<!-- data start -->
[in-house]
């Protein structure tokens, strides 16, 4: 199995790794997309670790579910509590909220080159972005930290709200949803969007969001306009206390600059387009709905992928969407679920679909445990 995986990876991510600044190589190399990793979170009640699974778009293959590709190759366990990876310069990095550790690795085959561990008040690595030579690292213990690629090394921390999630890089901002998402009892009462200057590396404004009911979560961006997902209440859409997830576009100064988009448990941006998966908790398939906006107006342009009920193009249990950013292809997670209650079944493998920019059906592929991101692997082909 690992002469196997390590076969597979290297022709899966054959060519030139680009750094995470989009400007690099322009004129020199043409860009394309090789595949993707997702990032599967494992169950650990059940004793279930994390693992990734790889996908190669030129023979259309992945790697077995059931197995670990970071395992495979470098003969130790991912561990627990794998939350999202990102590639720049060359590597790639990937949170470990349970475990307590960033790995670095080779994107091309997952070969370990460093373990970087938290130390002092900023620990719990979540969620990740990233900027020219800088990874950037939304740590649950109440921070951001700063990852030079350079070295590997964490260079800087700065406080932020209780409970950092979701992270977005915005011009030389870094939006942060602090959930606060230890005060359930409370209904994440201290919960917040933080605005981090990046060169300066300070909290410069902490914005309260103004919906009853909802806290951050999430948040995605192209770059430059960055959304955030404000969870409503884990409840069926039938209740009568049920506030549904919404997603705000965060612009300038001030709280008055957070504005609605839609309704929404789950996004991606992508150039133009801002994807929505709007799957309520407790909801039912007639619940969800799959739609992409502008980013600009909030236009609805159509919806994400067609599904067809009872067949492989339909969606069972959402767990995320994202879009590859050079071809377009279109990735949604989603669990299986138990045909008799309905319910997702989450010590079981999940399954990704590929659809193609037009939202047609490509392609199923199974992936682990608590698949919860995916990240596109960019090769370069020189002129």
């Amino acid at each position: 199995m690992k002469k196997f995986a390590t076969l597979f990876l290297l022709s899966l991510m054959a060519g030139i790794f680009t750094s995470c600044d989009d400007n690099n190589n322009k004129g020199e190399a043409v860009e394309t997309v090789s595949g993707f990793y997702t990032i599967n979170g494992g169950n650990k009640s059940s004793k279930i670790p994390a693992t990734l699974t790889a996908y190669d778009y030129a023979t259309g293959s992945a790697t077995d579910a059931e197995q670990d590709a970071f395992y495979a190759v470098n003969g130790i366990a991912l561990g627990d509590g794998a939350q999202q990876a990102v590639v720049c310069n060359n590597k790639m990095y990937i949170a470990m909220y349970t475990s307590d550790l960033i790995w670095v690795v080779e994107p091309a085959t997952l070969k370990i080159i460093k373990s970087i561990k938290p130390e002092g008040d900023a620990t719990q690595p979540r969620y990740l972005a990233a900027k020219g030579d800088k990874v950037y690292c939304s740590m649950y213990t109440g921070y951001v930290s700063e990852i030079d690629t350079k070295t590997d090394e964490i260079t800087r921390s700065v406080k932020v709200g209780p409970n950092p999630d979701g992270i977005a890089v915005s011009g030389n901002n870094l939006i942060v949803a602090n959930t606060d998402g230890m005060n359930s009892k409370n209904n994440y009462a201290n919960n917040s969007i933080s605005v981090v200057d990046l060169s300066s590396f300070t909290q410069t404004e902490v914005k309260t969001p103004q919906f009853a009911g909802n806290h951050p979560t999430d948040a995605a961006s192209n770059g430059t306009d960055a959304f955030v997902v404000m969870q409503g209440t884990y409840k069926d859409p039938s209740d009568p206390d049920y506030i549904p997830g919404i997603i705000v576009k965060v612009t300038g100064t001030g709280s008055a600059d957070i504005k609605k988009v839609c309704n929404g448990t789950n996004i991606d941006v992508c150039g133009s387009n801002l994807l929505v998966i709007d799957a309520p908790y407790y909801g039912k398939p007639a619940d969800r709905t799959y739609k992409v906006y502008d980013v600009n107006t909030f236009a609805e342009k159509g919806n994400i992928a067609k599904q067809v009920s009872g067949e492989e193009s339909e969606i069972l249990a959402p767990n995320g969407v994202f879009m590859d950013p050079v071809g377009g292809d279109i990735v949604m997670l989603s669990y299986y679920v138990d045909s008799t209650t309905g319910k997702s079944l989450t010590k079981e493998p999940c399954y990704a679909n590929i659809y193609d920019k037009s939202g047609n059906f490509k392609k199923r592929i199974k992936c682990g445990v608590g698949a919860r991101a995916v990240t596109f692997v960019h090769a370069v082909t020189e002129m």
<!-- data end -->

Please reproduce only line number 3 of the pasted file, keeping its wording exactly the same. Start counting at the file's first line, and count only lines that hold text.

């Amino acid at each position: 199995m690992k002469k196997f995986a390590t076969l597979f990876l290297l022709s899966l991510m054959a060519g030139i790794f680009t750094s995470c600044d989009d400007n690099n190589n322009k004129g020199e190399a043409v860009e394309t997309v090789s595949g993707f990793y997702t990032i599967n979170g494992g169950n650990k009640s059940s004793k279930i670790p994390a693992t990734l699974t790889a996908y190669d778009y030129a023979t259309g293959s992945a790697t077995d579910a059931e197995q670990d590709a970071f395992y495979a190759v470098n003969g130790i366990a991912l561990g627990d509590g794998a939350q999202q990876a990102v590639v720049c310069n060359n590597k790639m990095y990937i949170a470990m909220y349970t475990s307590d550790l960033i790995w670095v690795v080779e994107p091309a085959t997952l070969k370990i080159i460093k373990s970087i561990k938290p130390e002092g008040d900023a620990t719990q690595p979540r969620y990740l972005a990233a900027k020219g030579d800088k990874v950037y690292c939304s740590m649950y213990t109440g921070y951001v930290s700063e990852i030079d690629t350079k070295t590997d090394e964490i260079t800087r921390s700065v406080k932020v709200g209780p409970n950092p999630d979701g992270i977005a890089v915005s011009g030389n901002n870094l939006i942060v949803a602090n959930t606060d998402g230890m005060n359930s009892k409370n209904n994440y009462a201290n919960n917040s969007i933080s605005v981090v200057d990046l060169s300066s590396f300070t909290q410069t404004e902490v914005k309260t969001p103004q919906f009853a009911g909802n806290h951050p979560t999430d948040a995605a961006s192209n770059g430059t306009d960055a959304f955030v997902v404000m969870q409503g209440t884990y409840k069926d859409p039938s209740d009568p206390d049920y506030i549904p997830g919404i997603i705000v576009k965060v612009t300038g100064t001030g709280s008055a600059d957070i504005k609605k988009v839609c309704n929404g448990t789950n996004i991606d941006v992508c150039g133009s387009n801002l994807l929505v998966i709007d799957a309520p908790y407790y909801g039912k398939p007639a619940d969800r709905t799959y739609k992409v906006y502008d980013v600009n107006t909030f236009a609805e342009k159509g919806n994400i992928a067609k599904q067809v009920s009872g067949e492989e193009s339909e969606i069972l249990a959402p767990n995320g969407v994202f879009m590859d950013p050079v071809g377009g292809d279109i990735v949604m997670l989603s669990y299986y679920v138990d045909s008799t209650t309905g319910k997702s079944l989450t010590k079981e493998p999940c399954y990704a679909n590929i659809y193609d920019k037009s939202g047609n059906f490509k392609k199923r592929i199974k992936c682990g445990v608590g698949a919860r991101a995916v990240t596109f692997v960019h090769a370069v082909t020189e002129m």